New initiatives at KEBS reduce certification time, open doors for SMEs

Bureaucratic delays related to standards certification almost led Michael Kimeu* to give up on his ambitions to set up a bottled water business in early 2010’s.

Kimeu set up a water distillation and bottling plant on the outskirts of Kajiado, a county to the south west of Kenya’s capital Nairobi. However, he knew that he could not embark on his new venture without his product acquiring certification from the Kenya Bureau of Standards (KEBS). The certification is a mandatory requirement for all locally manufactured products before they are shipped to markets locally or even regionally. It is issued to a firm as confirmation that a product conforms to requirements set by the Bureau.

As soon as his equipment was installed and first product samples generated, Kimeu lodged his application for a permit. Almost half a year later, he was yet to receive the permit and attempts to follow up led to frustration. The delay had a negative impact on his business as supermarkets and other retailers could not stock his product without the KEBS mark of quality. It is an offence under the Standards Act Cap 496 of the laws of Kenya to offer a product for sale without a valid standard mark of quality. To keep his business active, Kimeu altered his initial plans and set up a small-scale water-refilling business, awaiting the KEBS license. “The kin d of investment I had made could not be recouped by the new strategy and I found that I was running into debt mainly because I had installed the machinery in a big facility in anticipation that the orders I had received from retailers and hotel suppliers would cover the rent and associated bills,” Kimeu said.  Just when he was about to give up, Mr. Kimeu received a call from KEBS to collect his certificate, paving way for him to get his initial plan back on track.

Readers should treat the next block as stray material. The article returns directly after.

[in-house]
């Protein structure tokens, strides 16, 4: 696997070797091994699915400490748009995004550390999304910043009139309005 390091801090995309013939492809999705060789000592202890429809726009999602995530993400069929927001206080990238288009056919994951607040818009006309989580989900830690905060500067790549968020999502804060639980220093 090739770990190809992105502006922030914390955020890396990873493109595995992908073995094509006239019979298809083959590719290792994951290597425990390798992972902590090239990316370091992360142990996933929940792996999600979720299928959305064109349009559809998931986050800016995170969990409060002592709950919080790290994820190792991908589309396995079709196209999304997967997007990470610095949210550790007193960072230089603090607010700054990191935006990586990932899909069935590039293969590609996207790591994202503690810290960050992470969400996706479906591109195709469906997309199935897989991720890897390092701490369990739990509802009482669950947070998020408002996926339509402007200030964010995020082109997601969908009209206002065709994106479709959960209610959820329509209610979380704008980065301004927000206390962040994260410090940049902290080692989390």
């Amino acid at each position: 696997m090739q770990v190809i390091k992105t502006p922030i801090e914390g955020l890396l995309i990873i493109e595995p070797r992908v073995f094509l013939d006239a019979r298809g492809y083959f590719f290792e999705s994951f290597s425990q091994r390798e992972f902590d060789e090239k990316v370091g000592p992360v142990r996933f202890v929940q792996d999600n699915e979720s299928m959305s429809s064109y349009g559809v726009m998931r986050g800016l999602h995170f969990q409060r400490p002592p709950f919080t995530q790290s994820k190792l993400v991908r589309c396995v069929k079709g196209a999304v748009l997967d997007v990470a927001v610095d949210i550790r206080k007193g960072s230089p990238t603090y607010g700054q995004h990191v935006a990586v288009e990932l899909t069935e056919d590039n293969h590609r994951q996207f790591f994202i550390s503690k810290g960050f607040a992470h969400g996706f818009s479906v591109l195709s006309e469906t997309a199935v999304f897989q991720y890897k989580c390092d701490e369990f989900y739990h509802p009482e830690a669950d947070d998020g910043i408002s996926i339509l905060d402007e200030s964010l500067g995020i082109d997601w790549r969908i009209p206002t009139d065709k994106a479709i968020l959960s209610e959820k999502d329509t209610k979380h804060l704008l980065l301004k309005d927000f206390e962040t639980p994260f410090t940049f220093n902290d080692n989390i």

Kimeu is one of hundreds of stories from Kenyan entrepreneurs, who a few years ago, almost gave up brilliant business ideas due to the slow pace and arduous process of acquiring the necessary regulatory documents from various state agencies. In the early 2010’s KEBS had a backlog of requests for certification of products from local SMEs, mostly driven by inadequate testing capacities at the Bureau.  This was one of the many reasons that Kenya fared poorly in the World Bank’s Ease of Doing Business Index, having ranked at position 129 out of 190 countries in 2014; until 2018 when deliberate steps were taken to simplify and speed up the business licensing processes, including through the introduction of unified business permits. The following year, Kenya ranked at 57 in the global rankings.  Strategic partnerships have pushed KEBS closer to being a world class bureau of standards. Working with partners like TMA, the KEBS adopted a multi pronged strategy that focused on reviewing its governance frameworks on policy and institutional contexts; building capacity standards development, adoption and application; Quality infrastructure services such as quality promotion, conformity testing and inspection; Compliance/third party quality assurance and certification programmes and stakeholder interactions and information exchange.  It is on the strength of this approach that KEBS promises that the enabling environment has improved and that it is now possible for qualifying businesses to receive the ‘Standardization Mark (S-Mark) in under two weeks. Part of this efficiency is attributable to TMA’s support to KEBS that improved the Bureaus’ efficiency and effectiveness in product testing.